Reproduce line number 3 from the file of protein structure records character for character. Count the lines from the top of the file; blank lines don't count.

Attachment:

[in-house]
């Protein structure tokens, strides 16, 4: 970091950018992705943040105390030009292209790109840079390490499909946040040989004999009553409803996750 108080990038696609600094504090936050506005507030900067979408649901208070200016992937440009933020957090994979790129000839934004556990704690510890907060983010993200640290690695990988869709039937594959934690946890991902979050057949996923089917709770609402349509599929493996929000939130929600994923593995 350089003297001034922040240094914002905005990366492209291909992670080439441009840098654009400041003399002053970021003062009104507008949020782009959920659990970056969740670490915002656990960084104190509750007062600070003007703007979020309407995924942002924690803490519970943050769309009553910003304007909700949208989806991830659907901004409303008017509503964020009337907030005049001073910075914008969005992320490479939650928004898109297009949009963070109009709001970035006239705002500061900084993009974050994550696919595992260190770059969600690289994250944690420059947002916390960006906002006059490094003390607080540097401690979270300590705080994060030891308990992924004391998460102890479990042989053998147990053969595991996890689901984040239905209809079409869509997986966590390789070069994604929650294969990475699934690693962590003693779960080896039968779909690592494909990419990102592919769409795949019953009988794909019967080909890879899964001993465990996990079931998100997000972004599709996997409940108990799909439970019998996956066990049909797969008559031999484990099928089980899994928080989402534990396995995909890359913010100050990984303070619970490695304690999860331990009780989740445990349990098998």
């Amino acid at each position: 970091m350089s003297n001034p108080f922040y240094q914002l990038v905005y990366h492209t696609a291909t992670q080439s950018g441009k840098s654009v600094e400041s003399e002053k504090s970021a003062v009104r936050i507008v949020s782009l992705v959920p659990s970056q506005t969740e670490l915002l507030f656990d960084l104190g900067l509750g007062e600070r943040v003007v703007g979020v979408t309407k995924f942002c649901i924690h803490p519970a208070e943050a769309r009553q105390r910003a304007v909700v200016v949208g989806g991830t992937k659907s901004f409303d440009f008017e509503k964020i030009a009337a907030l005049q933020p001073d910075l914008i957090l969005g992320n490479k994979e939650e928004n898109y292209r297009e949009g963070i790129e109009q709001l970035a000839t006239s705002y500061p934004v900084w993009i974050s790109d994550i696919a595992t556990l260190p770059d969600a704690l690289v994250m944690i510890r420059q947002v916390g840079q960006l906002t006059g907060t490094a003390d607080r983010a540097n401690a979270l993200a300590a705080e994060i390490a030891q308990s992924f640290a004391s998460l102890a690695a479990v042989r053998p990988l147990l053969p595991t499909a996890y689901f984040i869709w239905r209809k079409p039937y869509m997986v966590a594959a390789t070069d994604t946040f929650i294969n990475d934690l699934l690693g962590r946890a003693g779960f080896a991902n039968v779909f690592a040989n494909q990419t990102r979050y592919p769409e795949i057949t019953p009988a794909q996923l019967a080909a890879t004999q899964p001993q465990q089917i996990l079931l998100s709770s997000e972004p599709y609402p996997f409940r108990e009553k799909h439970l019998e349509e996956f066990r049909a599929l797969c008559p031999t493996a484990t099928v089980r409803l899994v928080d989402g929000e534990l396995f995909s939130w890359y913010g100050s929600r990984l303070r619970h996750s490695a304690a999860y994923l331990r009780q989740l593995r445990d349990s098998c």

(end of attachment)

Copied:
């Amino acid at each position: 970091m350089s003297n001034p108080f922040y240094q914002l990038v905005y990366h492209t696609a291909t992670q080439s950018g441009k840098s654009v600094e400041s003399e002053k504090s970021a003062v009104r936050i507008v949020s782009l992705v959920p659990s970056q506005t969740e670490l915002l507030f656990d960084l104190g900067l509750g007062e600070r943040v003007v703007g979020v979408t309407k995924f942002c649901i924690h803490p519970a208070e943050a769309r009553q105390r910003a304007v909700v200016v949208g989806g991830t992937k659907s901004f409303d440009f008017e509503k964020i030009a009337a907030l005049q933020p001073d910075l914008i957090l969005g992320n490479k994979e939650e928004n898109y292209r297009e949009g963070i790129e109009q709001l970035a000839t006239s705002y500061p934004v900084w993009i974050s790109d994550i696919a595992t556990l260190p770059d969600a704690l690289v994250m944690i510890r420059q947002v916390g840079q960006l906002t006059g907060t490094a003390d607080r983010a540097n401690a979270l993200a300590a705080e994060i390490a030891q308990s992924f640290a004391s998460l102890a690695a479990v042989r053998p990988l147990l053969p595991t499909a996890y689901f984040i869709w239905r209809k079409p039937y869509m997986v966590a594959a390789t070069d994604t946040f929650i294969n990475d934690l699934l690693g962590r946890a003693g779960f080896a991902n039968v779909f690592a040989n494909q990419t990102r979050y592919p769409e795949i057949t019953p009988a794909q996923l019967a080909a890879t004999q899964p001993q465990q089917i996990l079931l998100s709770s997000e972004p599709y609402p996997f409940r108990e009553k799909h439970l019998e349509e996956f066990r049909a599929l797969c008559p031999t493996a484990t099928v089980r409803l899994v928080d989402g929000e534990l396995f995909s939130w890359y913010g100050s929600r990984l303070r619970h996750s490695a304690a999860y994923l331990r009780q989740l593995r445990d349990s098998c």